25. March 2020 | Guest Contribution, Shop Fitting, Store Design & Visual Merchandising, What´s new in Retail

The exhibition “Arcadia Earth” in New York recently caused a sensation. The pop event uses art, augmented and virtual reality, as well as light and sound collages to make visitors part of surreal, multi-sensory worlds and futuristic settings. And this can be transferred to the retail sector: spatial stagings can make a customer forget that he is in a store or mall. A nice side-effect that should not be underestimated as a source of frequency: Photogenic image motifs are available that bring the Instagram generation to the scene.

When the individually designed room shell becomes an active design element, an experimental or irritating “backdrop”, conventional viewing habits are overridden. A stroll through the international retail scene shows examples of impressive room proportions and their radiance.

In store design, at least in this part of the world, little importance is still attached to such scenographic stagings. Even if the aim is to create impressive experiences that enhance the attractiveness of shops and city centres, the familiar layout of rectangular spaces remains mostly unchanged. Pragmatism prevails here, and with it the basic rectangular, geometric understanding. Today, shop fittings have to be flexible and modular and keep all options open for quick conversion and relocation, leaving hardly any room for larger installations, which are usually associated with increased material and financial input.


The situation is different in Asia. In the strongholds of shopping and retail design, such as in Seoul or Singapore, where people like to surpass themselves in crossing borders and casting visions in concrete, store architectures boldly break away from familiar proportions time and again. The architecture of sacred buildings or futuristic visions often provide the inspiration. And when Asian designers transform store spaces into organic-looking structures, an almost poetic approach to store design is revealed. For example, the architect Yu Ting from the Wutopia Lab architecture studio in Shanghai said: “I decided to build a white, abstract mountain. Behind it, you look up into the glorious sky. On a sunny day, the sky can be reflected on the ground. That makes the mountain float.” This is, mind you, the interior design of a bookstore.

Aesop in Seoul. © Juliette Allair

Cloister: Aesop Han Nam, Seoul

It is already the ninth store of the cosmetics brand Aesop in Seoul. Walled all around in dark bricks, the vault-like interior with its arched niches in a European interpretation evokes associations with an old monastery, church or convent building. However, the rounded brick shapes are derived from the traditional Korean chamber kiln Mangdaengi Gama.

Architecture: Mlkk Studio, Hong Kong

Tangy Collection, Guangzhou Bayun. © Deve Build

Panopticon: Mirror Garden, Beijing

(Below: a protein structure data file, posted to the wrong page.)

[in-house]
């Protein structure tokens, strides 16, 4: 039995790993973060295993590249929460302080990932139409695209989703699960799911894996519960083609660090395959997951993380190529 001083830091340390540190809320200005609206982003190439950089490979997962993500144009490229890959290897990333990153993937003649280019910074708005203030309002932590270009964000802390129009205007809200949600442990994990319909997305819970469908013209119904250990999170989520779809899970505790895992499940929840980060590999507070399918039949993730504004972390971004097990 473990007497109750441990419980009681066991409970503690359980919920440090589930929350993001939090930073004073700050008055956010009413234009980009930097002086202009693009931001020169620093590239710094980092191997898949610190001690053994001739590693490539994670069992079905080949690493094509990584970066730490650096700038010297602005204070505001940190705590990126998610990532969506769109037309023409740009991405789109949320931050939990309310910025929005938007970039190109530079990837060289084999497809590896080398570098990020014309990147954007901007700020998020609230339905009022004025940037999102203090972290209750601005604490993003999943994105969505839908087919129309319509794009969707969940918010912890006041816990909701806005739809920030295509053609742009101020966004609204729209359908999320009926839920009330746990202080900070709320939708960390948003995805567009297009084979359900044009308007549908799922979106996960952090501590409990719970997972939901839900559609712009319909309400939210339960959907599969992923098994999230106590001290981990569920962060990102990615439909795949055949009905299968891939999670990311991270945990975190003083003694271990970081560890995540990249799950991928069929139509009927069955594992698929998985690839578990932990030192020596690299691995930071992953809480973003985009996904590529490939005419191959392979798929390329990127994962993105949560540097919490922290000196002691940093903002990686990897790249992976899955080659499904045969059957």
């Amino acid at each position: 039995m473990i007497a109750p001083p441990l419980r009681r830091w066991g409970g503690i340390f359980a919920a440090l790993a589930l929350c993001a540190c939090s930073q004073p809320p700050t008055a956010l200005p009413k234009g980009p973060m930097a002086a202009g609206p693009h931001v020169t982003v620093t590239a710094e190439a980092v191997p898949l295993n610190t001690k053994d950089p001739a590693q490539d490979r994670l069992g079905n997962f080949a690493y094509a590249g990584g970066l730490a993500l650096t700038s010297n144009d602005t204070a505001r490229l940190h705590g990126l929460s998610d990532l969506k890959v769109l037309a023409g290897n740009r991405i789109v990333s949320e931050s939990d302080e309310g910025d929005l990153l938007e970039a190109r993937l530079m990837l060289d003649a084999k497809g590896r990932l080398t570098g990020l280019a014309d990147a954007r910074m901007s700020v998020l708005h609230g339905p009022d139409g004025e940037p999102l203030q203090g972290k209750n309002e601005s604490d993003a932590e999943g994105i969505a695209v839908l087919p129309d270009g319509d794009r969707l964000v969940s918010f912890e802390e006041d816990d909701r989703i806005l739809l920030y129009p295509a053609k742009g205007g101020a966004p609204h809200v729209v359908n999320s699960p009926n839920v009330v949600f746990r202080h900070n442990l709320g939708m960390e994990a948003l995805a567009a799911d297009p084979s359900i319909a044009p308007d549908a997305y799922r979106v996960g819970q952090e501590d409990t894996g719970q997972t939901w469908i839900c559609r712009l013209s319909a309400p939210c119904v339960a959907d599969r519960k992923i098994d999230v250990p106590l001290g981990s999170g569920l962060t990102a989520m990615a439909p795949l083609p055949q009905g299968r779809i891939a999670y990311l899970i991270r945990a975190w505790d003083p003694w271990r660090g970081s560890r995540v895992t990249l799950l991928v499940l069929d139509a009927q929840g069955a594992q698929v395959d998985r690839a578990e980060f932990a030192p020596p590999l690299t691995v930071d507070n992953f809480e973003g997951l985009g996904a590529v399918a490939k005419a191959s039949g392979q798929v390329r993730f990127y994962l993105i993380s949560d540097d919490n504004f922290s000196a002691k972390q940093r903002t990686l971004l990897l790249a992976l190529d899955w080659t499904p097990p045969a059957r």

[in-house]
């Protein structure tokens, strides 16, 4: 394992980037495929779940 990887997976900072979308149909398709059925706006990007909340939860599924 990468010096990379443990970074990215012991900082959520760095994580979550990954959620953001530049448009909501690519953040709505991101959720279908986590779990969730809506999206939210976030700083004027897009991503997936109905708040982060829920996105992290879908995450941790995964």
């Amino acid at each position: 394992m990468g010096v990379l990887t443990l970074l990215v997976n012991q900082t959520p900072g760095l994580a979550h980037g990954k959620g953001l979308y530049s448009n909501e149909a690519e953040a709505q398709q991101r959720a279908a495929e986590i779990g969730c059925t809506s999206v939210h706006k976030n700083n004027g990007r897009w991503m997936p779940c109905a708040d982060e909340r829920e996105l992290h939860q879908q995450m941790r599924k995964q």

In a small individual building with an area of around 280 m² on three floors with a multi-label boutique, catering and event area, an infinite field of vision was created in a very small space with the help of mirrored walls and ceilings. The mirrors, which trigger multiple reflections from people, goods and furniture, create an interactive relationship between the real and the reflected.

Architecture: Archstudio, Beijing

Inns Whiskey Bar, Chengdu. © Ringin’ Studio

At the distillery: Inns Whiskey Bar, Chengdu

Dark, quaint, cosy – the insignia of Scottish and Irish pub culture were “refined” and avant-garde in the Chinese whiskey bar. With its curves, the interior design traces the curves of distilling vessels at a whiskey distillery; copper and gold tones symbolise the colours of the whiskey.

Architecture: Wooton Designers, Chengdu

Duoyun Books, Shanghai. © CreatAR Images

Close to heaven: Duoyun Books, Shanghai

60,000 books and 2,000 other products will be staged on an area of 2,200 square metres – at a height of 239 metres on the 52nd floor of Shanghai’s tallest building, the Shanghai Tower. In addition to the bookstore, the Douyun Books flagship store also houses rooms for events and a small restaurant. The interior design picks up on the interplay between the interior and the view.

Architecture: Wutopia Lab, Shanghai

Louis Vuitton Pop-up, New York. © Louis Vuitton

Instagramable: Louis Vuitton Pop-up, New York

A room geometry that puts the viewing habits to the test: Louis Vuitton’s menswear designer, Virgil Abloh, sent the luxury brand on a pop-up tour. The temporary shops were immersed in rich plain colours at their respective locations, including the façade and inventory – with the exception of the retail collection. The clicks are safe for him.

Design: Louis Vuitton

Mirror Garden, Peking. © Hong Qiang

Homage to the frost: Tangy Collection, Guangzhou Bayun

A poetic-aesthetic homage to the country’s typical nature is provided by the 80 m² airport store in Guangzhou for the Tangy Collection fashion line, which is lined with a graceful white glass grid. Inspiration was provided by a foggy shore scene whose glittering dew freezes to frost

Designer: Deve Build, Shenzhen


EHI Retail Institute guest article, source: www.stores-shops.de

Author: Konny Scholz, redaktion@ehi.org

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